Popular O Canada singer at hockey games in the Vancouver Canucks says he knew he could lose his job for defying what he describes as the “tyranny” of COVID-19 restrictions.
Mark Donnelly sang the anthem at a celebration called the Christmas Freedom Rally in Vancouver on Saturday, during which hundreds of people protested against restrictions imposed by a BC provincial health official.
Owner of Vancouver Canucks, Francesco Aquilini he tweeted at the end of Friday that Donnelly was now ex-Canucks singer, followed by the wearamask hashtag.
Donnelly told the crowd, many of whom were not wearing masks or physically distancing themselves, that he chose to sing because he was questioning the “draconian blocking protocols.”
“What was originally marketed as a 15-day sprint for the common good has turned into a 10-month hellish marathon in which the finish line is constantly pushed into the distance,” he said.
He said he did not think health officials would do a cost-benefit analysis looking at the harm from restrictions versus preventing the spread of COVID-19.
“As someone famous for singing our great national anthem, I stand against what I consider tyranny, plain and simple,” he said, applauding and cheering from the crowd.
Donnelly said his dismissal was an institution censorship that he has been following for 50 years and with which he has been publicly associated since 2001.
“Athletes, artists, politicians, etc. can represent anything as long as it supports the narrative. You can support riots, looting, destruction of livelihoods and reputation, but defy the narrative and you are worthy of exile or worse. ”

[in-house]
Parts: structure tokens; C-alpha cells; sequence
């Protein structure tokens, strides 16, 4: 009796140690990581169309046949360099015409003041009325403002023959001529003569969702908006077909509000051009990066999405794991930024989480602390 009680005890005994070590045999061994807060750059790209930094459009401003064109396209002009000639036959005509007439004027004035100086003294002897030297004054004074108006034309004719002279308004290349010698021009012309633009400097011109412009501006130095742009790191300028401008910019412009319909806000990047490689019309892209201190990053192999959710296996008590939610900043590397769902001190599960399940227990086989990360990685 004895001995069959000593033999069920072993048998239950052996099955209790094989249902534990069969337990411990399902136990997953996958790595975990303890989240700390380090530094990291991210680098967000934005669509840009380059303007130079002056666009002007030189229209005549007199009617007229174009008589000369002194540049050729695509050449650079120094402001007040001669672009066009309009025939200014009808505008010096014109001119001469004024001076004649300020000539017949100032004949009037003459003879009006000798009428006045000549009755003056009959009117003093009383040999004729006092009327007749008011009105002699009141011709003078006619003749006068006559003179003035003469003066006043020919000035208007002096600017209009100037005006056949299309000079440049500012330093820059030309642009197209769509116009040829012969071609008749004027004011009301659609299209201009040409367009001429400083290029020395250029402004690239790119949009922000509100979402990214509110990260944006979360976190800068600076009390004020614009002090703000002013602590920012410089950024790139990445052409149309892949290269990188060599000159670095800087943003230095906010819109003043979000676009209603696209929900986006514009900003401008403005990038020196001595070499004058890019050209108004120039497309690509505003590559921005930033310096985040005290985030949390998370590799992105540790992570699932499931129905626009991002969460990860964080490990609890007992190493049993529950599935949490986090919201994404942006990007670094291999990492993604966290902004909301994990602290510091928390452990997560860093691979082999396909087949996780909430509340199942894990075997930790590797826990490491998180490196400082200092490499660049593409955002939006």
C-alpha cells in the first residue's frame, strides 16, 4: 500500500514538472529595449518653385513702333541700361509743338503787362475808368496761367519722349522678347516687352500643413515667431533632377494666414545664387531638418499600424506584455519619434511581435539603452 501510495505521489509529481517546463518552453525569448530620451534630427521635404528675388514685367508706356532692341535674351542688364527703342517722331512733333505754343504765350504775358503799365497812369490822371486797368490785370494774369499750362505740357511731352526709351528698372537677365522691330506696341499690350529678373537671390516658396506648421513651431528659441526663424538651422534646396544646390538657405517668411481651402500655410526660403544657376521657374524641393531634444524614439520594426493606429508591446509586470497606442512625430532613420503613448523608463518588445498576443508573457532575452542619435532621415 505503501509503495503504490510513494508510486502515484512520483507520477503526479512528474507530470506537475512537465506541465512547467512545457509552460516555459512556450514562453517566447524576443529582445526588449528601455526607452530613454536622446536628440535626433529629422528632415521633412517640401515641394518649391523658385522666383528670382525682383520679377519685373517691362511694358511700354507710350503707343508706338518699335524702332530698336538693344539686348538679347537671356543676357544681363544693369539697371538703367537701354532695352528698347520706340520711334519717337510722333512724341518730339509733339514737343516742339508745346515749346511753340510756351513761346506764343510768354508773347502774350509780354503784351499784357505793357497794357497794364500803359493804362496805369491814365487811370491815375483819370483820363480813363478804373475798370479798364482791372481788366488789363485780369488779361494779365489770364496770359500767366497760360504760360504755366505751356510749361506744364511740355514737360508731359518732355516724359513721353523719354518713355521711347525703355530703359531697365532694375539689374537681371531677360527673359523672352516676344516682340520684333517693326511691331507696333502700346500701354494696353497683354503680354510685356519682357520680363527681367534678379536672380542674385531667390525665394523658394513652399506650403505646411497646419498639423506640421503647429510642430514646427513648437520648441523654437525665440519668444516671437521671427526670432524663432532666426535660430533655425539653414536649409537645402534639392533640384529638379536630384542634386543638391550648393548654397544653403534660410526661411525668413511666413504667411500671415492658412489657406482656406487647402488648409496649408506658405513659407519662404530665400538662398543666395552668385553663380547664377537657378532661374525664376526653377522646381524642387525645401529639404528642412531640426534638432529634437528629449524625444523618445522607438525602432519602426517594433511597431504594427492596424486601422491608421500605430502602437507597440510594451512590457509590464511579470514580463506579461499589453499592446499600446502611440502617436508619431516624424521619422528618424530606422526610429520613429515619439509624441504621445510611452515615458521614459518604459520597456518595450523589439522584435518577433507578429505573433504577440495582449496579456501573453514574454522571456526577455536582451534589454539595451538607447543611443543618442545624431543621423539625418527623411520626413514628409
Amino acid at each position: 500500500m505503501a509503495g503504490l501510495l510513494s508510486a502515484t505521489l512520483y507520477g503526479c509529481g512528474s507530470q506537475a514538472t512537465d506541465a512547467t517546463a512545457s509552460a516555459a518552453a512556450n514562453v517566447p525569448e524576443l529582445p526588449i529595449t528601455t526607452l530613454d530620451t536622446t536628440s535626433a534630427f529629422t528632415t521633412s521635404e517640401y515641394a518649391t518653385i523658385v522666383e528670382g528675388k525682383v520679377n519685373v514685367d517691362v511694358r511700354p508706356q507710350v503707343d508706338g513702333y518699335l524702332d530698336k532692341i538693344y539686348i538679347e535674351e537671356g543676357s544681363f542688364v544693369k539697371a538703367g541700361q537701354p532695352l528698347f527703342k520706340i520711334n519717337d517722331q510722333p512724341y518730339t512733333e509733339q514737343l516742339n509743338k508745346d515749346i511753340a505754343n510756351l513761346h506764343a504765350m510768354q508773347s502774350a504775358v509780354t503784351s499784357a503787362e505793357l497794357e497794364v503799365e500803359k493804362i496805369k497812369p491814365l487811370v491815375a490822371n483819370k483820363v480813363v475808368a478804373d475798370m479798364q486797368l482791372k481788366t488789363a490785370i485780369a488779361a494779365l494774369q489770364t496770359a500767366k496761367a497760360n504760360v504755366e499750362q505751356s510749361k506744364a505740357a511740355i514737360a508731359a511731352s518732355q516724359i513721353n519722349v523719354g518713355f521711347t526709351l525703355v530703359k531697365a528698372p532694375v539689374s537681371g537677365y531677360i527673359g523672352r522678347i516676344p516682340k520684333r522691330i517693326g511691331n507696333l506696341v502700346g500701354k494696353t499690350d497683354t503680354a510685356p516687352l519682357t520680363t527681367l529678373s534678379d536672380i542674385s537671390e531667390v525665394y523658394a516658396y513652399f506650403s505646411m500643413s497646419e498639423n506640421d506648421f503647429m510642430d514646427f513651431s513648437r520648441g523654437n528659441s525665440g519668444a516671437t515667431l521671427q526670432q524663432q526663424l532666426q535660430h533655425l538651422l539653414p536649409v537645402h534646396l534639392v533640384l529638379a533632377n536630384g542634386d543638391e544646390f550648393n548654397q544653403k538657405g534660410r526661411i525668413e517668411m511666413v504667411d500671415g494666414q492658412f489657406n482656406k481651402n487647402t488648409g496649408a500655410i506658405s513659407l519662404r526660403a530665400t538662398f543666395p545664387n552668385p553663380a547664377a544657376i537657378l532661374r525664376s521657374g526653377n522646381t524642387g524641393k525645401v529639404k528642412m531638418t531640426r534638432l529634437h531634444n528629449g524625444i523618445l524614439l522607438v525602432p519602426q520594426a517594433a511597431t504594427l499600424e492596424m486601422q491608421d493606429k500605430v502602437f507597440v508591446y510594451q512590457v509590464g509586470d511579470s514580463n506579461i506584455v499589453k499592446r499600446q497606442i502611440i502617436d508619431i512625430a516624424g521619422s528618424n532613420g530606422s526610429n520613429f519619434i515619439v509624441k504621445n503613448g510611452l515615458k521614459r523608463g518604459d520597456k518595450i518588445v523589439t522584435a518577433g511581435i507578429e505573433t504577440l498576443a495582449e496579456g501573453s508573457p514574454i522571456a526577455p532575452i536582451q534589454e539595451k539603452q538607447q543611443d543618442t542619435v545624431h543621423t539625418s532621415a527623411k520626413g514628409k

Donnelly said he had no direct contact with Aquilini or Canucks and had he not been with the team anymore, a phone call would have been more respectful to find out why he had participated in the rally.
He hoped the Canucks owner and management would “have the courage to foster freedom of expression.” [a] a science-based position that serves the greater good of the country, ‘he said.
“ Follow Provincial Health Orders ”
On Saturday, Canucks Chief Operating Officer Trent Carroll said in a statement that the organization hopes people will understand that Donnelly is not representing the team in his views.
“Mark Donnelly works independently,” the statement said.
“We encourage everyone to wear a mask and follow provincial health orders. They are on site to help everyone in British Columbia contain the spread of COVID-19 in our province. ”
After hearing speeches on Saturday at the Vancouver Art Gally, protesters took to the streets on the march.
Vancouver police spokeswoman Tania Visintin said police must exercise discretion over large groups of protesters who violate public health laws, saying that public safety was a priority.
She said mass arrests or ticket sales could exacerbate an already tense situation.
“This position does not automatically grant anyone any special privileges during a protest. The bottom line is that people who violate public health can get a mandate. Officers remain discreet in every situation that arises ”.
BC health official Dr. Bonnie Henry said last month that “there is no time for people who think wearing a mask somehow makes them sick or a sign of a lack of freedom.”
Instead, she said that wearing the mask meant respect for those who suffer together from the pandemic.